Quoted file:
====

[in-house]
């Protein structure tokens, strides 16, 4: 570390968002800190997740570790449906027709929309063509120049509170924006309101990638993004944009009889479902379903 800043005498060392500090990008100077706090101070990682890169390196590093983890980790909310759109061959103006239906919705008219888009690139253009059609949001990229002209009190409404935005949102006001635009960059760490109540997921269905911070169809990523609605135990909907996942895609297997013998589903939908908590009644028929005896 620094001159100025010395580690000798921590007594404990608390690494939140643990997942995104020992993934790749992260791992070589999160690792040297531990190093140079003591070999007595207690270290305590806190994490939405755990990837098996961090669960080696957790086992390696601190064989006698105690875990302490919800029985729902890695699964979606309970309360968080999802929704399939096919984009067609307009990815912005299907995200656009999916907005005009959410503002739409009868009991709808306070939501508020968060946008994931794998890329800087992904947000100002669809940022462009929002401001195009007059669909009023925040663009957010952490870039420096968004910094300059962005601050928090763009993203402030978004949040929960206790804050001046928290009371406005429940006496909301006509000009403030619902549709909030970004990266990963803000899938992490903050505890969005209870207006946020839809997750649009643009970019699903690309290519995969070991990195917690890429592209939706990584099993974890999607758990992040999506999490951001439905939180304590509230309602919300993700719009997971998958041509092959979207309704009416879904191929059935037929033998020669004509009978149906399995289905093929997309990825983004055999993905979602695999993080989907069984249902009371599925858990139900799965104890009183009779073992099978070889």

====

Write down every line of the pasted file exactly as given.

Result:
[in-house]
């Protein structure tokens, strides 16, 4: 570390968002800190997740570790449906027709929309063509120049509170924006309101990638993004944009009889479902379903 800043005498060392500090990008100077706090101070990682890169390196590093983890980790909310759109061959103006239906919705008219888009690139253009059609949001990229002209009190409404935005949102006001635009960059760490109540997921269905911070169809990523609605135990909907996942895609297997013998589903939908908590009644028929005896 620094001159100025010395580690000798921590007594404990608390690494939140643990997942995104020992993934790749992260791992070589999160690792040297531990190093140079003591070999007595207690270290305590806190994490939405755990990837098996961090669960080696957790086992390696601190064989006698105690875990302490919800029985729902890695699964979606309970309360968080999802929704399939096919984009067609307009990815912005299907995200656009999916907005005009959410503002739409009868009991709808306070939501508020968060946008994931794998890329800087992904947000100002669809940022462009929002401001195009007059669909009023925040663009957010952490870039420096968004910094300059962005601050928090763009993203402030978004949040929960206790804050001046928290009371406005429940006496909301006509000009403030619902549709909030970004990266990963803000899938992490903050505890969005209870207006946020839809997750649009643009970019699903690309290519995969070991990195917690890429592209939706990584099993974890999607758990992040999506999490951001439905939180304590509230309602919300993700719009997971998958041509092959979207309704009416879904191929059935037929033998020669004509009978149906399995289905093929997309990825983004055999993905979602695999993080989907069984249902009371599925858990139900799965104890009183009779073992099978070889």